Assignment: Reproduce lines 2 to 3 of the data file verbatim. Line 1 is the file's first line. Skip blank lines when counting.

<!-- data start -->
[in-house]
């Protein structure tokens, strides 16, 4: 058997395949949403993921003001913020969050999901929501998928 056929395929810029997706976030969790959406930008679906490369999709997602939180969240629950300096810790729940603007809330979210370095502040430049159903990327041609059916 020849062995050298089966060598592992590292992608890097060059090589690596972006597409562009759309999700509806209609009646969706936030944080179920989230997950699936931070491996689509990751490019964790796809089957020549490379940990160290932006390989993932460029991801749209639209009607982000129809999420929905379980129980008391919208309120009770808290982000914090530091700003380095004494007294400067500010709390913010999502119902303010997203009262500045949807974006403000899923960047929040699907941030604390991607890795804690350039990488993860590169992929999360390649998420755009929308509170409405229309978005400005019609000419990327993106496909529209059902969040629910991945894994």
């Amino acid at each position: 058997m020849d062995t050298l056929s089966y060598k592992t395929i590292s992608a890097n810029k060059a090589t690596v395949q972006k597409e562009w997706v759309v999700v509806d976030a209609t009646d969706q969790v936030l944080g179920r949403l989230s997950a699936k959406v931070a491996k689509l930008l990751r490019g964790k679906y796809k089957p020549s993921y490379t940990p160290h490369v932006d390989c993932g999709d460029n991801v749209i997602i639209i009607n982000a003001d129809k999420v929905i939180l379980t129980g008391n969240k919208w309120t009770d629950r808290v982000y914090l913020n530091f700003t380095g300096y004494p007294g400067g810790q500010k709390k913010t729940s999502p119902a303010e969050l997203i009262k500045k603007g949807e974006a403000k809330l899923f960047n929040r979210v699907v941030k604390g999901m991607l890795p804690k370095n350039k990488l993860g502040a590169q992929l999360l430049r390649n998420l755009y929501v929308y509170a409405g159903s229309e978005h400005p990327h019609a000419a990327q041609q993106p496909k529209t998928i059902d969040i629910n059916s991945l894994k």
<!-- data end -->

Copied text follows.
């Protein structure tokens, strides 16, 4: 058997395949949403993921003001913020969050999901929501998928 056929395929810029997706976030969790959406930008679906490369999709997602939180969240629950300096810790729940603007809330979210370095502040430049159903990327041609059916 020849062995050298089966060598592992590292992608890097060059090589690596972006597409562009759309999700509806209609009646969706936030944080179920989230997950699936931070491996689509990751490019964790796809089957020549490379940990160290932006390989993932460029991801749209639209009607982000129809999420929905379980129980008391919208309120009770808290982000914090530091700003380095004494007294400067500010709390913010999502119902303010997203009262500045949807974006403000899923960047929040699907941030604390991607890795804690350039990488993860590169992929999360390649998420755009929308509170409405229309978005400005019609000419990327993106496909529209059902969040629910991945894994």
């Amino acid at each position: 058997m020849d062995t050298l056929s089966y060598k592992t395929i590292s992608a890097n810029k060059a090589t690596v395949q972006k597409e562009w997706v759309v999700v509806d976030a209609t009646d969706q969790v936030l944080g179920r949403l989230s997950a699936k959406v931070a491996k689509l930008l990751r490019g964790k679906y796809k089957p020549s993921y490379t940990p160290h490369v932006d390989c993932g999709d460029n991801v749209i997602i639209i009607n982000a003001d129809k999420v929905i939180l379980t129980g008391n969240k919208w309120t009770d629950r808290v982000y914090l913020n530091f700003t380095g300096y004494p007294g400067g810790q500010k709390k913010t729940s999502p119902a303010e969050l997203i009262k500045k603007g949807e974006a403000k809330l899923f960047n929040r979210v699907v941030k604390g999901m991607l890795p804690k370095n350039k990488l993860g502040a590169q992929l999360l430049r390649n998420l755009y929501v929308y509170a409405g159903s229309e978005h400005p990327h019609a000419a990327q041609q993106p496909k529209t998928i059902d969040i629910n059916s991945l894994k």